Take part in a clinical trial
A clinical trial is an experiment that involves patients in a new way of managing a condition. This might include investigating a new treatment, a new way of giving an existing treatment, or a new approach to diagnosing an illness or assessing an outcome after treatment.
Clinical trials are run because there is belief that the new way may be better than the standard way, and trials are vital to establish whether this is so. There is no guarantee of this, however - clinical trials are experimental by nature and there is a chance that the new way will be no better, or not as good even, as the standard way. Unexpected side-effects are also a possibility, or you may be put into the 'control group', which receives a placebo (dummy drug) or the standard existing treatment, rather than the new treatment.
If you are interested in taking part, or your child taking a part, in a clinical trial, speak to your/your child's health team about trials that may be suitable.
Clinical trials and coronavirus
Those who are already part of a clinical trial will generally continue to be treated, but many clinical trials are now halting recruitment.
If you're already part of a trial
Although there may need to be some adjustments to protocols, those already on a trial will generally continue to be treated. Of course, safety is the top priority.
If, for any reason, a trial can’t continue or you aren't able to remain part of the trial, you will still be given standard care.
You should continue to talk to your doctors or trial team if you have any concerns. Some trial co-ordinators have suggested that email is better, as these are easier to monitor than phone calls when people are working across different sites and emails create a trail.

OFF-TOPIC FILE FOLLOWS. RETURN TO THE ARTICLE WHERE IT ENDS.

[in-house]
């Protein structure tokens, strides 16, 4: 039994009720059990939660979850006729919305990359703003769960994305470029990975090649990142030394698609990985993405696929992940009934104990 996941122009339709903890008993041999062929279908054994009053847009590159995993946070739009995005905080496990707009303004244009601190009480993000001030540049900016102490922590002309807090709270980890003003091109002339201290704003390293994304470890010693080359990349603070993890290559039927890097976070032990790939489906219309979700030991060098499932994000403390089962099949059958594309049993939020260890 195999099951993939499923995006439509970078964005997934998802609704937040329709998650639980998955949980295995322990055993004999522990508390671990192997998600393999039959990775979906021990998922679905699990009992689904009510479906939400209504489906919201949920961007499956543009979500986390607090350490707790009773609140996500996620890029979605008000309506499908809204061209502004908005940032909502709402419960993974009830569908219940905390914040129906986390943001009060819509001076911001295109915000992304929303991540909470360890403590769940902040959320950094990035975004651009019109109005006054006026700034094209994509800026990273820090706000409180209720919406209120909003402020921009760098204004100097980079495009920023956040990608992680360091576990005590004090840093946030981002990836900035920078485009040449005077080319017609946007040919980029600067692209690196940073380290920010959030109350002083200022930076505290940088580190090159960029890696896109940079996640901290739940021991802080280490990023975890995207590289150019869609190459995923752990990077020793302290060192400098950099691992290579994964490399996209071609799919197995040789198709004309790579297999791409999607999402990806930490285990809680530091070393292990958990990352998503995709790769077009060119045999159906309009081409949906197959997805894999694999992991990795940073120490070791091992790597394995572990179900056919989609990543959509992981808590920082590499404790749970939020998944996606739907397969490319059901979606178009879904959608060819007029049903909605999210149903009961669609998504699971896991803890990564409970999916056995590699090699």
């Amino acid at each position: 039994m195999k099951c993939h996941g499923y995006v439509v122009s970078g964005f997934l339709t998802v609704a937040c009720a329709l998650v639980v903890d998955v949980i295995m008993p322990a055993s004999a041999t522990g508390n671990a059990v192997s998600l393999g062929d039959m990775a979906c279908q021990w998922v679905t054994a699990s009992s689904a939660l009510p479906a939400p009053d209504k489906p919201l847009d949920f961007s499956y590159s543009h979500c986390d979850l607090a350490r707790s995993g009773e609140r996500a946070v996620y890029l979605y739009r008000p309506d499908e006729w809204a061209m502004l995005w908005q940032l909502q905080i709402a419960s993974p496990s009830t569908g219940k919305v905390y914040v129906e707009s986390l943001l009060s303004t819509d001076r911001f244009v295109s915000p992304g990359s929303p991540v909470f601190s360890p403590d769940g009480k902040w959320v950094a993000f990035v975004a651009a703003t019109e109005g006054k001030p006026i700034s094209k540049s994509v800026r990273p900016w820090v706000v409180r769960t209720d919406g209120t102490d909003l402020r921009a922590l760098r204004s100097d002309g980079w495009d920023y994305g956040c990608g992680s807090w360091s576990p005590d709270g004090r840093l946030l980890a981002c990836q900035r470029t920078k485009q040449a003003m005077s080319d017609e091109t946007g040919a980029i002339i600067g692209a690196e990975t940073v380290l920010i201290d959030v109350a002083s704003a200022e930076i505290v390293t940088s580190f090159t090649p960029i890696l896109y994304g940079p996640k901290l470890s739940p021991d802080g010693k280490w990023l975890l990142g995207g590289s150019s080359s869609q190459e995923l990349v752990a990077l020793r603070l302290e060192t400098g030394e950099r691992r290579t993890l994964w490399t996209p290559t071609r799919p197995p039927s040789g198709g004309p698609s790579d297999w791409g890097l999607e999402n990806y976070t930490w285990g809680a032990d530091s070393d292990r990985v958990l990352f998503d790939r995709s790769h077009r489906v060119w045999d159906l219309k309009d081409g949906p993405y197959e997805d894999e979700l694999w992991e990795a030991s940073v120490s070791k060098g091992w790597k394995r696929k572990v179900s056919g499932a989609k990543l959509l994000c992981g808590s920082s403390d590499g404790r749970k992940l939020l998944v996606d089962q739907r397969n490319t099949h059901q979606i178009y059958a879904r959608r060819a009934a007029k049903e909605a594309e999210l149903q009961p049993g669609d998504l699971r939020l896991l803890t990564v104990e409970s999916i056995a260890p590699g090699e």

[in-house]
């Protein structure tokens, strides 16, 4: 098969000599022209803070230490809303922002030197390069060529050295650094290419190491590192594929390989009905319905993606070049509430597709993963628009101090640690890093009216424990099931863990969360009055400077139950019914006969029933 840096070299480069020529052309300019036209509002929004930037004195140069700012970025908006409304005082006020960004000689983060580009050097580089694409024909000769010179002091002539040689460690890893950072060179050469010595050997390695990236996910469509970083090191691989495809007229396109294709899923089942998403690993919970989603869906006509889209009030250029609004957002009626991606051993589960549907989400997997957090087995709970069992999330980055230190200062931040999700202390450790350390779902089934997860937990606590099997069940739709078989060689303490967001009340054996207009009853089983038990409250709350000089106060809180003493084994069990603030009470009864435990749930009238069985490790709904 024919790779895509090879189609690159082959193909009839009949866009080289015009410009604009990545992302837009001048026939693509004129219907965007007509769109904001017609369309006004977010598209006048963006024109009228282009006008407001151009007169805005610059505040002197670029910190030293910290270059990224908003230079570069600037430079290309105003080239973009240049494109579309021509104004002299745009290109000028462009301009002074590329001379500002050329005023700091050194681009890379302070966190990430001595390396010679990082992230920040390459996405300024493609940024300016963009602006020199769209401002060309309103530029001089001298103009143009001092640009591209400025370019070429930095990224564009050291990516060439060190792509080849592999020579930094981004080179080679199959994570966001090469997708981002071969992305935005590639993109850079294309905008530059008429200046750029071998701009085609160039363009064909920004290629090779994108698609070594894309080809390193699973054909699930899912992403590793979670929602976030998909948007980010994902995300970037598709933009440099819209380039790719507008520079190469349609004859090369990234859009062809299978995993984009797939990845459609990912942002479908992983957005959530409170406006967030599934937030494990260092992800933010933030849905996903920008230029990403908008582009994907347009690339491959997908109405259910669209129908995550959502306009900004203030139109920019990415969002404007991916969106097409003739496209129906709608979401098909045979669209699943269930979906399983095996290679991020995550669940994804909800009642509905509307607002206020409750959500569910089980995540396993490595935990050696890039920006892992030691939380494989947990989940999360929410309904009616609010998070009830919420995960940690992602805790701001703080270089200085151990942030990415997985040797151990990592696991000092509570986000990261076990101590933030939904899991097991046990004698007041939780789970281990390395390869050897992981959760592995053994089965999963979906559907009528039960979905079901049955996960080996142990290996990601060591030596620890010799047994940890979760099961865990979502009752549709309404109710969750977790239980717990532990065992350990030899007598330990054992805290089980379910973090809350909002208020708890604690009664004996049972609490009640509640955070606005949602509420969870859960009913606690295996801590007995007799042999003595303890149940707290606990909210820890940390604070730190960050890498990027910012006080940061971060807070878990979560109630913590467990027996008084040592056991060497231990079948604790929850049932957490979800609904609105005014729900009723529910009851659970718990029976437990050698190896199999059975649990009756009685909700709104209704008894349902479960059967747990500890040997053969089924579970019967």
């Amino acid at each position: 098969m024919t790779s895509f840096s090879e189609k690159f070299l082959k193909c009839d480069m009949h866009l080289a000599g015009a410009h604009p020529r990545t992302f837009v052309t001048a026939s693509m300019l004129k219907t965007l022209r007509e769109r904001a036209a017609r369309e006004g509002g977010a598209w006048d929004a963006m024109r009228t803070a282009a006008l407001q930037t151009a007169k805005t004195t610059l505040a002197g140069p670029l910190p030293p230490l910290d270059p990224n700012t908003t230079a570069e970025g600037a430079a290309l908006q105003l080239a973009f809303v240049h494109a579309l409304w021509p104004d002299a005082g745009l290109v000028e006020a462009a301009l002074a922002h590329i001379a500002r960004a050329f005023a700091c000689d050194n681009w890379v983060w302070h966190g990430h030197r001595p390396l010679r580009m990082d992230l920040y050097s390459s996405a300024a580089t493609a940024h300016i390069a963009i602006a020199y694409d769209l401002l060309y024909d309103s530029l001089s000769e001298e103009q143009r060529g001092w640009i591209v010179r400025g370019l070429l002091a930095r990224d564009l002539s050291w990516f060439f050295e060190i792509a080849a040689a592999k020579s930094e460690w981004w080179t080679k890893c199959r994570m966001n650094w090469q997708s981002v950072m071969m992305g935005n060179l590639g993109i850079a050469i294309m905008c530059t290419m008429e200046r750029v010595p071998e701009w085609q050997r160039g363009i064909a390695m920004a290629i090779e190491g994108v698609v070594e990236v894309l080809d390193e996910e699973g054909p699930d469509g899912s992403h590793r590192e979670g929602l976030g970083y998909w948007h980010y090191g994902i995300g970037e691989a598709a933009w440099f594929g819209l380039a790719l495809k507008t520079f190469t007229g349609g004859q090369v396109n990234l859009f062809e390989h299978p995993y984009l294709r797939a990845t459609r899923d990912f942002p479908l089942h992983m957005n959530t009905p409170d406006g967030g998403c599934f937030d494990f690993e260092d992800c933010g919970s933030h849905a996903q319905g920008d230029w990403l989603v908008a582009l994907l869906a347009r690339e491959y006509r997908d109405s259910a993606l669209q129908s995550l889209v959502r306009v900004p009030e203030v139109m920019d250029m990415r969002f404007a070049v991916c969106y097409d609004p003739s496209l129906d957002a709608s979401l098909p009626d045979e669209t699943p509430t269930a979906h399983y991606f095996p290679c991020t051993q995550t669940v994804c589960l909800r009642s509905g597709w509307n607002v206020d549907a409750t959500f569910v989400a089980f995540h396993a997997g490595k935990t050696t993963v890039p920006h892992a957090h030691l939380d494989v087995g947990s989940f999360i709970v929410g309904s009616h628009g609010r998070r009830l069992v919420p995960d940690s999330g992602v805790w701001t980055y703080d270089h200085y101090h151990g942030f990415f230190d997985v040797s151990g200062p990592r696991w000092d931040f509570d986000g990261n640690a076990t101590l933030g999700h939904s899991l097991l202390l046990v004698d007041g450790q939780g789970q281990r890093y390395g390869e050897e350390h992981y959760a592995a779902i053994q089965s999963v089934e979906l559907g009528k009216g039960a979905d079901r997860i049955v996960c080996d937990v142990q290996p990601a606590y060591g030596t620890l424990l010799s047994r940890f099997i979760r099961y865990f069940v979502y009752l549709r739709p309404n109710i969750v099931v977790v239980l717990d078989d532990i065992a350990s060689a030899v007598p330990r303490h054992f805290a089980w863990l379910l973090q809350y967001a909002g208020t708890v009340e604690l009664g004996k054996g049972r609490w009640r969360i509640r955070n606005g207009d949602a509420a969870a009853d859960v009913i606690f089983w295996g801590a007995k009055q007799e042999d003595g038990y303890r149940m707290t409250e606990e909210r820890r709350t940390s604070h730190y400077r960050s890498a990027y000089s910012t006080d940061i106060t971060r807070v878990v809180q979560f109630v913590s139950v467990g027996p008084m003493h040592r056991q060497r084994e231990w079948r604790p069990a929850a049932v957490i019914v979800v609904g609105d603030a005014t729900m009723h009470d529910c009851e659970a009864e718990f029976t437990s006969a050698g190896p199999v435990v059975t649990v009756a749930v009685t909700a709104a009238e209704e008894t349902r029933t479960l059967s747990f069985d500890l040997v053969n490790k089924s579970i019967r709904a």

I want to take part in a clinical trial
Across the UK, recruitment onto trials is being managed on a site-by-site and case-by-case basis, but most trials are halting recruitment to:
- redploy staff to deal with Covid-19 on the frontline
- make research facilities available for tackling Covid-19
- make sure there is sufficient staff to monitor patient safety for those already on trials
- limit the contact between people, especially those who are particularly vulnerable.
The decision to halt recruitment is often being taken by the organisations who own the trial, not the unit/site itself.
It's important to remember that not all trials are halting recruitment and there may be very rare exceptions where a doctor can apply for you to join a trial. So, if you're interested in joining a trial you should still discuss it with your doctor to get the latest advice and information.
Before searching, it is best to have the following information to hand about your/your child's tumour:
- Tumour type
- Tumour grade
- Location of tumour within the brain
- If the tumour is newly diagnosed or recurrent
- Results of any biomarker testing
- Any previous or current treatments for the tumour
- If you have you had to stop any treatments, and why
- Your/your child's age
- Your/your child's general health, including any other medical conditions or any medications being taken.
Finding a clinical trial
Clinical trials take place globally and there are a number of different databases that you can search to see what is available. If you find a trial that you think is suitable, you should speak to your doctor.
Whilst we are unable to recommend any individual clinical trial search platforms, we have heard from our community that they have found the following sites useful.
Global clinical trials databases
Provided by the US National Library of Medicine, it's a database of privately and publicly funded studies around the world, including the UK.
MyTomorrows is a free platform that helps patients and physicians to access drugs that are still in development.
USA clinical trials databases
Provided by the National Brain Tumour Society in the US, it covers trials in the USA only.
Please remember that clinical trials have strict eligibility criteria, which you must meet in order to join the trial.
If you need help with searching for a trial, please speak to your health team about trials that may be suitable for you.